This makes it even more interesting. The arrangement between UK and Asbury reminds me of the arrangement between my alma mater, the University of Rochester, and a nearby divinity school. In this arrangement, full-time faculty at the divinity school offered courses in the religious studies department at the U of R (presumably with some kick-back to the divinity school). A Newman Center is not an accredited independent institution, but typically a ministry associated with student life. If that was the case, where was the money coming from to pay an adjunct?

    The Chronicle story makes me think that the Religious Studies department never wanted to take on Howell–at least at my institution, each adjunct creates a ream of paperwork for the department, and departments, in general, hate having teaching personnel thrust upon them.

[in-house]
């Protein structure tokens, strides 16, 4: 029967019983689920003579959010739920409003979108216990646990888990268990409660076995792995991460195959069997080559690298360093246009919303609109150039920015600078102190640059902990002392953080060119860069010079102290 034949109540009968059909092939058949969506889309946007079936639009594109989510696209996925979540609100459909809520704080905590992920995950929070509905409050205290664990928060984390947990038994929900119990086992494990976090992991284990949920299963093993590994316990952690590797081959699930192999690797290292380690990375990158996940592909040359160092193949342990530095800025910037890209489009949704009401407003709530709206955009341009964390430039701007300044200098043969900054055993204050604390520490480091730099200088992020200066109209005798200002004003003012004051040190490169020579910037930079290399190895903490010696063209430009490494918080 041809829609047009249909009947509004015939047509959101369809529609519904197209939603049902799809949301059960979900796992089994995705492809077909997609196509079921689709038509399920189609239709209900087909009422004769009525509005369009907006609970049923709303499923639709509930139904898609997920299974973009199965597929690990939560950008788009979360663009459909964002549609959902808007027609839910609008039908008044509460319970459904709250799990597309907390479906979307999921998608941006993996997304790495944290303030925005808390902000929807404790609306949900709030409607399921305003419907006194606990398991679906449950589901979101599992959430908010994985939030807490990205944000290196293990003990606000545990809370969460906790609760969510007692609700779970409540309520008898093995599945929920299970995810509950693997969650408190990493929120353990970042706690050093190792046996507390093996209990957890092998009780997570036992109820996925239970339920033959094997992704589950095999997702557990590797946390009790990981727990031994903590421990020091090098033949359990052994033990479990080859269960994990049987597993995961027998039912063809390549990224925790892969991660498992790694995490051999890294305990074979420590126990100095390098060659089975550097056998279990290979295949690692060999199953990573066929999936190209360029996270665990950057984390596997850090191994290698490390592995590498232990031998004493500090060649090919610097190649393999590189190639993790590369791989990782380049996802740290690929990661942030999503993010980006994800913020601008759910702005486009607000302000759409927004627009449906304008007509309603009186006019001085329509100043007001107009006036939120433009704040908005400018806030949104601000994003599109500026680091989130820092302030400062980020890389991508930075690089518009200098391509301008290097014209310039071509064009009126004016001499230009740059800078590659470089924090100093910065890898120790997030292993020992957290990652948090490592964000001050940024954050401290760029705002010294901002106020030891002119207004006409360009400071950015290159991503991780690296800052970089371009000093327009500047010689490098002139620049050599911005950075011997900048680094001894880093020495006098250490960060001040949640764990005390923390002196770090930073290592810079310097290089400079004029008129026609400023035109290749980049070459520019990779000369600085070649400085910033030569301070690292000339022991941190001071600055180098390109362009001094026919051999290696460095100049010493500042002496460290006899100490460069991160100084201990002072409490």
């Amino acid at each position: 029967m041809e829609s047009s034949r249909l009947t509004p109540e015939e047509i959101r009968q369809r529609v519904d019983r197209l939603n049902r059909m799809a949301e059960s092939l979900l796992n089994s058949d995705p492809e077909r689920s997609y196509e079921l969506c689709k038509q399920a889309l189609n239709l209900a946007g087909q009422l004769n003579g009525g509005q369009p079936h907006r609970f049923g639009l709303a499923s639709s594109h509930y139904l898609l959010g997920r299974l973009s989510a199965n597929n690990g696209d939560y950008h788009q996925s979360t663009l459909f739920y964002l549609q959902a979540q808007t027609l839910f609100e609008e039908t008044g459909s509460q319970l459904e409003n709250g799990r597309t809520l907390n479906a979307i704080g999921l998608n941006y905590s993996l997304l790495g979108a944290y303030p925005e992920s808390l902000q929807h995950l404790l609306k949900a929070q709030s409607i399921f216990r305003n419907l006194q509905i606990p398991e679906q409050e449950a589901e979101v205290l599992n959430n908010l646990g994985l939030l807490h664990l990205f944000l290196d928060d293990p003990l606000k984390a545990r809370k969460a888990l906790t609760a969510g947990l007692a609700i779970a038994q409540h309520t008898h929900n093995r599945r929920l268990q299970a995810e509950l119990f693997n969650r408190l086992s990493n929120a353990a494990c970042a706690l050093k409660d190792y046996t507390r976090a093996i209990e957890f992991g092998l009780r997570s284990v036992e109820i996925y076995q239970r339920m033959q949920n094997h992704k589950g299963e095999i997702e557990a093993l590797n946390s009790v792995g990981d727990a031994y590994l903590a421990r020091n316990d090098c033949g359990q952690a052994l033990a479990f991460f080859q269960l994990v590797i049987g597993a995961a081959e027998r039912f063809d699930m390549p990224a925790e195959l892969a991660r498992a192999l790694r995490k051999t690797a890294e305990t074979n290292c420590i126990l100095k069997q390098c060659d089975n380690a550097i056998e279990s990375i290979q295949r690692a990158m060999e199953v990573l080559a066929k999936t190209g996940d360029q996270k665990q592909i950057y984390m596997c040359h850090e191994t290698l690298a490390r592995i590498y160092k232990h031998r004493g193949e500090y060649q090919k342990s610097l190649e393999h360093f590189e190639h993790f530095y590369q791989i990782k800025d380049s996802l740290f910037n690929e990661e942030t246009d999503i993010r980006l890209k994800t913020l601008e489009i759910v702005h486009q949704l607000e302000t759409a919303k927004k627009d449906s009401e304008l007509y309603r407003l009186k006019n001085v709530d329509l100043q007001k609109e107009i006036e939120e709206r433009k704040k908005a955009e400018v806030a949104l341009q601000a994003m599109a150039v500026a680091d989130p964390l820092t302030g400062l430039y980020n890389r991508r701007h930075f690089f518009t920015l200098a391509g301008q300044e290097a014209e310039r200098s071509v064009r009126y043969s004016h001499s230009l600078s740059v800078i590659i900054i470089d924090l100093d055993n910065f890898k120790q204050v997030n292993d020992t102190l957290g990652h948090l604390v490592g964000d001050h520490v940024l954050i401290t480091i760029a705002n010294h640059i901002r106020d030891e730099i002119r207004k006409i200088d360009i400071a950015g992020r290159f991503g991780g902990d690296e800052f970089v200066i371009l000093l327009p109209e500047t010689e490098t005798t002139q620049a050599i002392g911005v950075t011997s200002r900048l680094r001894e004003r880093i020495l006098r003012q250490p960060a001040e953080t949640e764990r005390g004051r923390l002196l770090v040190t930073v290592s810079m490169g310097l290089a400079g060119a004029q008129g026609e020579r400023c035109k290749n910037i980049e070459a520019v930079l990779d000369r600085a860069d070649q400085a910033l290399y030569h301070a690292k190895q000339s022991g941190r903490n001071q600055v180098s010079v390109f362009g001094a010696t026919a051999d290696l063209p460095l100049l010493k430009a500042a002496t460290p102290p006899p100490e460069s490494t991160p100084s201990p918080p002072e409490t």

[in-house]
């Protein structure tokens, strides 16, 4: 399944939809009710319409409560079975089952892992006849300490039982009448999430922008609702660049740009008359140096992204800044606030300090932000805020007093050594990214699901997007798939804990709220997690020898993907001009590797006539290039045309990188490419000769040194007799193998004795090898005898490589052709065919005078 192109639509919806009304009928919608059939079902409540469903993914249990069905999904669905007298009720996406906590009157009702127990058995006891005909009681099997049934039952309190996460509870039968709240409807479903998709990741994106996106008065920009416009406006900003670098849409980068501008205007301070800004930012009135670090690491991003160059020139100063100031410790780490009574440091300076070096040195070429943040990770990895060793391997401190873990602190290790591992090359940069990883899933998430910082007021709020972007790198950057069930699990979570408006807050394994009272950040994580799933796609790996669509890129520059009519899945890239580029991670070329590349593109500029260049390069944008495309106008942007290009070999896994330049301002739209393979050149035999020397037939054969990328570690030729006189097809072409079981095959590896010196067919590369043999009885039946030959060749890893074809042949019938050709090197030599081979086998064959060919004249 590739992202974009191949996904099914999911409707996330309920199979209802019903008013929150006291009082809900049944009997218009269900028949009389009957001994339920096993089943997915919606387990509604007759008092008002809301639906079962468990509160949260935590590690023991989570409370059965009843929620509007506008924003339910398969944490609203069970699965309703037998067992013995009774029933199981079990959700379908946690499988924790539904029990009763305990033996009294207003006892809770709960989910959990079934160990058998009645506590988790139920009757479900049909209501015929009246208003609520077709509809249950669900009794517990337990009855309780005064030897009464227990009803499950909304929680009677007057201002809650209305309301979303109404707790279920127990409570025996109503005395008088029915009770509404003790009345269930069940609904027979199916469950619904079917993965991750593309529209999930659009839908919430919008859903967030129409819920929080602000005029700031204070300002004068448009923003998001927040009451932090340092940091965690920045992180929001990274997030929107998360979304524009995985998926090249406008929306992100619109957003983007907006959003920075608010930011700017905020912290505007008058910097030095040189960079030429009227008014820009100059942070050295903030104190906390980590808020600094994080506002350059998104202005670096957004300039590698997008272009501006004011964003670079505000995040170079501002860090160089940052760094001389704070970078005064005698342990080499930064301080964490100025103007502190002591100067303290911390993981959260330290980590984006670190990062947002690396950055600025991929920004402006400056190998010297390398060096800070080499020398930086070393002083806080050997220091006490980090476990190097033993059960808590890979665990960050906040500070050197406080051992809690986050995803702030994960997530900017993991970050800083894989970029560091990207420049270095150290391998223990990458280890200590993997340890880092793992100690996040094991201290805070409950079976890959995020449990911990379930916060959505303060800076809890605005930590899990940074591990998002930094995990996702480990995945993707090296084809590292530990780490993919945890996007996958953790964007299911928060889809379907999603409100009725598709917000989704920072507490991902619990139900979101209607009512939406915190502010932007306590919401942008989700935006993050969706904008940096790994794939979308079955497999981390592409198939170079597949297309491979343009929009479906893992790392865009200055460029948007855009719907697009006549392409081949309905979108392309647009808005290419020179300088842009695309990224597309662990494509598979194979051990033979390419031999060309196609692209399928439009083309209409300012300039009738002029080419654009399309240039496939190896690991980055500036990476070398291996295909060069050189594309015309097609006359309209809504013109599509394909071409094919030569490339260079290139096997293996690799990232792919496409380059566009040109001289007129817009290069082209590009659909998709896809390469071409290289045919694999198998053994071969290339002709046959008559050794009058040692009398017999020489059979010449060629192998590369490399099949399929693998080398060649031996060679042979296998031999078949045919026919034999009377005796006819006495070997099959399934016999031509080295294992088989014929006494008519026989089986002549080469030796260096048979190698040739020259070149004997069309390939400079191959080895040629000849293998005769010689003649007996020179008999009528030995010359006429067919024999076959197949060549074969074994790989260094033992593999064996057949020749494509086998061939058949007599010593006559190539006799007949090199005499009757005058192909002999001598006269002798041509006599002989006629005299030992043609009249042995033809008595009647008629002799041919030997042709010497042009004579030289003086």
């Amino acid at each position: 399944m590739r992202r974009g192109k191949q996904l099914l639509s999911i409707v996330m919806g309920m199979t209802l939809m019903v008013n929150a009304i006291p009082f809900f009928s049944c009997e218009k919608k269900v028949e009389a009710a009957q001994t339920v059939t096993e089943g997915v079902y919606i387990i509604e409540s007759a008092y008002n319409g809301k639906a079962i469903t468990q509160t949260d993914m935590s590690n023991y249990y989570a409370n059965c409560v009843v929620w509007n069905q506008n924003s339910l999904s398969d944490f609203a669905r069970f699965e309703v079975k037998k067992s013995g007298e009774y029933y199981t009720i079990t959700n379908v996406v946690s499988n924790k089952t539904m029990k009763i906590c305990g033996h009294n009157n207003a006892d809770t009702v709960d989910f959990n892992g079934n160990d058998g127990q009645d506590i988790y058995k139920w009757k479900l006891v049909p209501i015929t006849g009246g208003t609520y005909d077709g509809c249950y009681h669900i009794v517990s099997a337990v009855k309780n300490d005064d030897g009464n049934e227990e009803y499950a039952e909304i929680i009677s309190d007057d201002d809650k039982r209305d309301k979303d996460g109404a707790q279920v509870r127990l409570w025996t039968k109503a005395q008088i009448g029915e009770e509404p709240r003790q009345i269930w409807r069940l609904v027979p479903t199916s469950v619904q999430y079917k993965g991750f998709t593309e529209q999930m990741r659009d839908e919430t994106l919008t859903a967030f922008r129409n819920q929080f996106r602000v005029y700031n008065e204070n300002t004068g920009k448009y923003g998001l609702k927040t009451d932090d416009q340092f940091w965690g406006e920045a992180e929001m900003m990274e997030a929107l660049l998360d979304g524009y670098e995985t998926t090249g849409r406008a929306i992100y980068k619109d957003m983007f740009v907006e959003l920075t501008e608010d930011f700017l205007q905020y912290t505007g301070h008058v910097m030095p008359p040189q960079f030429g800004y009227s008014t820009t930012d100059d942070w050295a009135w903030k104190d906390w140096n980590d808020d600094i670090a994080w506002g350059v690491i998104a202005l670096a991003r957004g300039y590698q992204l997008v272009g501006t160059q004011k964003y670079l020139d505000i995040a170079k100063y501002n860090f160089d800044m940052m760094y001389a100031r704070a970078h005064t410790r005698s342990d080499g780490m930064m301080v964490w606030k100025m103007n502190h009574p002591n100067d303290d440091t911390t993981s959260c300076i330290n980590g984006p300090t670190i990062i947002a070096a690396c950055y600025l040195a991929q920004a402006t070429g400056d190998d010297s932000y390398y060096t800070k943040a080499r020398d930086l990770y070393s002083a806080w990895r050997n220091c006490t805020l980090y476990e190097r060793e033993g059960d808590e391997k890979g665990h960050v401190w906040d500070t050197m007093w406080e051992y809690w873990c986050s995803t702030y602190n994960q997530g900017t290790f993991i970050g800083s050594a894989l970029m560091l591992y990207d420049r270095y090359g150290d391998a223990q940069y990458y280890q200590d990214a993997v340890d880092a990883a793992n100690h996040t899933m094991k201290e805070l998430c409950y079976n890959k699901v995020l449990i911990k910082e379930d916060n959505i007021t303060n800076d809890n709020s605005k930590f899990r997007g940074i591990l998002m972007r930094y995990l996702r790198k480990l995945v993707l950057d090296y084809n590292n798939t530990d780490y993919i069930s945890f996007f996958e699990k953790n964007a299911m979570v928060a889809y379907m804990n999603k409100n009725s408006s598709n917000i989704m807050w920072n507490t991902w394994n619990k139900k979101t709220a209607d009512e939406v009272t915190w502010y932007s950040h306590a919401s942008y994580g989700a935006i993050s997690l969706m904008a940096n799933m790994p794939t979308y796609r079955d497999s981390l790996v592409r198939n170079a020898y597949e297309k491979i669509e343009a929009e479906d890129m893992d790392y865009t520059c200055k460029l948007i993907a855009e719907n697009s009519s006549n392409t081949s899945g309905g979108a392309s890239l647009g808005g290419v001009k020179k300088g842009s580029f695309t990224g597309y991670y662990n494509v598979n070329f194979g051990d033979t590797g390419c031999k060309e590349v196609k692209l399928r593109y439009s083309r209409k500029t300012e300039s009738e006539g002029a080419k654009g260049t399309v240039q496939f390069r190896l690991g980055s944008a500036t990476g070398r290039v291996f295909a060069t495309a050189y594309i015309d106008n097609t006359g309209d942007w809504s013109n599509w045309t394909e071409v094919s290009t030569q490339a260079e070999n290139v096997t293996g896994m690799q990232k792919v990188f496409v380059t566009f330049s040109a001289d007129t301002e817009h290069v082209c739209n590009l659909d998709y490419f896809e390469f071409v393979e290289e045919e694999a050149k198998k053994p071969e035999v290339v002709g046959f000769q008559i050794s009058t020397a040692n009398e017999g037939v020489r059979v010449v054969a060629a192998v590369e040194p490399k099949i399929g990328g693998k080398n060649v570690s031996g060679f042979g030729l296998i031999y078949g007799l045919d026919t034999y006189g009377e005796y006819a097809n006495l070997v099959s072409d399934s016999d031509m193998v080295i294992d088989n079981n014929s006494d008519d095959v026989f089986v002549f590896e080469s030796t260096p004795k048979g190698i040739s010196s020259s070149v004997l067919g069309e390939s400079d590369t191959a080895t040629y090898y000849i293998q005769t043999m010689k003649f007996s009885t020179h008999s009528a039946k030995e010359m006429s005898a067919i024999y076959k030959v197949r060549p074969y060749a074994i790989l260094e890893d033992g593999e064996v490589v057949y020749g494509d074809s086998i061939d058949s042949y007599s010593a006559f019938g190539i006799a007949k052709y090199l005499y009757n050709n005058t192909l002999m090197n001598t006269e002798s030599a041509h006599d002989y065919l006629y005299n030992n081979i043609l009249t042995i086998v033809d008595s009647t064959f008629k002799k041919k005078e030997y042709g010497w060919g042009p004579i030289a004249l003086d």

Yet, if U of I is committed to teaching Catholicism, then this arrangement was a shady way to accomplish it, and it seems that the RC Church was complicit in this shadiness.

    Because of this shadiness, I don’t think a desirable outcome is Howell’s reinstatement, but a U of I commitment to hiring a full-time specialist in Catholicism, but I fear that the outcry about homophobia has deflected attention away from that need, and also skewed the RC Church’s actual teachings on the subject in relationship to God’s love and redemption.

  • Tom Grosh commented on July 19, 2010 Reply

    Kevin and Micheal, Wow! Thank-you for digging into a story which keeps becoming more interesting. I found the Inside Higher Ed article (and related comments), http://www.insidehighered.com/news/2010/07/19/illinois quite helpful.

    Note: for those who haven’t read it, the Sunday’s Chicago Tribune article is posted at http://www.chicagotribune.com/news/education/ct-met-catholic-professor-20100717,0,5015388.story